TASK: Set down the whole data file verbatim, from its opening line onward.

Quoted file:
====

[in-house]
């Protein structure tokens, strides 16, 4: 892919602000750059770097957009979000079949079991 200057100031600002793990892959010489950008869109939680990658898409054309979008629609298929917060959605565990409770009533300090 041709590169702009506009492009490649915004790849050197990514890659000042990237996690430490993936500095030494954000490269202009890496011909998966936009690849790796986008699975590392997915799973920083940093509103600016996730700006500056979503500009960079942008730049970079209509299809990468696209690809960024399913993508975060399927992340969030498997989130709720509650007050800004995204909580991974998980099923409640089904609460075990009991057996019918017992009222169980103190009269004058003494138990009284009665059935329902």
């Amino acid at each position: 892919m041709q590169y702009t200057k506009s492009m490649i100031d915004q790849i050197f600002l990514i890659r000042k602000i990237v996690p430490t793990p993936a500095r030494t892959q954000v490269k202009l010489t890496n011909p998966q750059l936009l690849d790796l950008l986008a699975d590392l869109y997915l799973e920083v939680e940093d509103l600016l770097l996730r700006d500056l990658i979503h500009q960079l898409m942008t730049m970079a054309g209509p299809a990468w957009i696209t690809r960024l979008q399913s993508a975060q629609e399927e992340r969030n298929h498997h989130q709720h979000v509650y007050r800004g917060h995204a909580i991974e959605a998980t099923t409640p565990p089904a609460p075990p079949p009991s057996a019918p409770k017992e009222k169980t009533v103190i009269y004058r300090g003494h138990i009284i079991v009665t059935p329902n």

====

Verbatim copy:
[in-house]
């Protein structure tokens, strides 16, 4: 892919602000750059770097957009979000079949079991 200057100031600002793990892959010489950008869109939680990658898409054309979008629609298929917060959605565990409770009533300090 041709590169702009506009492009490649915004790849050197990514890659000042990237996690430490993936500095030494954000490269202009890496011909998966936009690849790796986008699975590392997915799973920083940093509103600016996730700006500056979503500009960079942008730049970079209509299809990468696209690809960024399913993508975060399927992340969030498997989130709720509650007050800004995204909580991974998980099923409640089904609460075990009991057996019918017992009222169980103190009269004058003494138990009284009665059935329902």
């Amino acid at each position: 892919m041709q590169y702009t200057k506009s492009m490649i100031d915004q790849i050197f600002l990514i890659r000042k602000i990237v996690p430490t793990p993936a500095r030494t892959q954000v490269k202009l010489t890496n011909p998966q750059l936009l690849d790796l950008l986008a699975d590392l869109y997915l799973e920083v939680e940093d509103l600016l770097l996730r700006d500056l990658i979503h500009q960079l898409m942008t730049m970079a054309g209509p299809a990468w957009i696209t690809r960024l979008q399913s993508a975060q629609e399927e992340r969030n298929h498997h989130q709720h979000v509650y007050r800004g917060h995204a909580i991974e959605a998980t099923t409640p565990p089904a609460p075990p079949p009991s057996a019918p409770k017992e009222k169980t009533v103190i009269y004058r300090g003494h138990i009284i079991v009665t059935p329902n």